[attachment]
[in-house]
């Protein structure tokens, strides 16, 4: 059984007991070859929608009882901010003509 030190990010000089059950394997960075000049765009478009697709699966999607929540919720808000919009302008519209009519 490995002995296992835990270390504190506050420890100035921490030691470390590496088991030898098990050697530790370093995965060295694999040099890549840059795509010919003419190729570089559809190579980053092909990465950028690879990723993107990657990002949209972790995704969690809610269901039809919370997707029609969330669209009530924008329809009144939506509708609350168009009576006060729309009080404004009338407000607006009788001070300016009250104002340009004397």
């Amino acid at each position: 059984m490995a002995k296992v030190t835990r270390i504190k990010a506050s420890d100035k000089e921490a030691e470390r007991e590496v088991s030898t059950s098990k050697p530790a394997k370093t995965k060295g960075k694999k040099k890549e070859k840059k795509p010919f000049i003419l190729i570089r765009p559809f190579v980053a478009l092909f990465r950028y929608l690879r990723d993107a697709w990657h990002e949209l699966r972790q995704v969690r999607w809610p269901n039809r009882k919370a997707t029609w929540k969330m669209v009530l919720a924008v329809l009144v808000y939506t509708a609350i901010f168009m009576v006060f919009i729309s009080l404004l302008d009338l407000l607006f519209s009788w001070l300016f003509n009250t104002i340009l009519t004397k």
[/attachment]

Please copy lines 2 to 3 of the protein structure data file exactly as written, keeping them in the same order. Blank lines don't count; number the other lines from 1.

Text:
């Protein structure tokens, strides 16, 4: 059984007991070859929608009882901010003509 030190990010000089059950394997960075000049765009478009697709699966999607929540919720808000919009302008519209009519 490995002995296992835990270390504190506050420890100035921490030691470390590496088991030898098990050697530790370093995965060295694999040099890549840059795509010919003419190729570089559809190579980053092909990465950028690879990723993107990657990002949209972790995704969690809610269901039809919370997707029609969330669209009530924008329809009144939506509708609350168009009576006060729309009080404004009338407000607006009788001070300016009250104002340009004397």
């Amino acid at each position: 059984m490995a002995k296992v030190t835990r270390i504190k990010a506050s420890d100035k000089e921490a030691e470390r007991e590496v088991s030898t059950s098990k050697p530790a394997k370093t995965k060295g960075k694999k040099k890549e070859k840059k795509p010919f000049i003419l190729i570089r765009p559809f190579v980053a478009l092909f990465r950028y929608l690879r990723d993107a697709w990657h990002e949209l699966r972790q995704v969690r999607w809610p269901n039809r009882k919370a997707t029609w929540k969330m669209v009530l919720a924008v329809l009144v808000y939506t509708a609350i901010f168009m009576v006060f919009i729309s009080l404004l302008d009338l407000l607006f519209s009788w001070l300016f003509n009250t104002i340009l009519t004397k």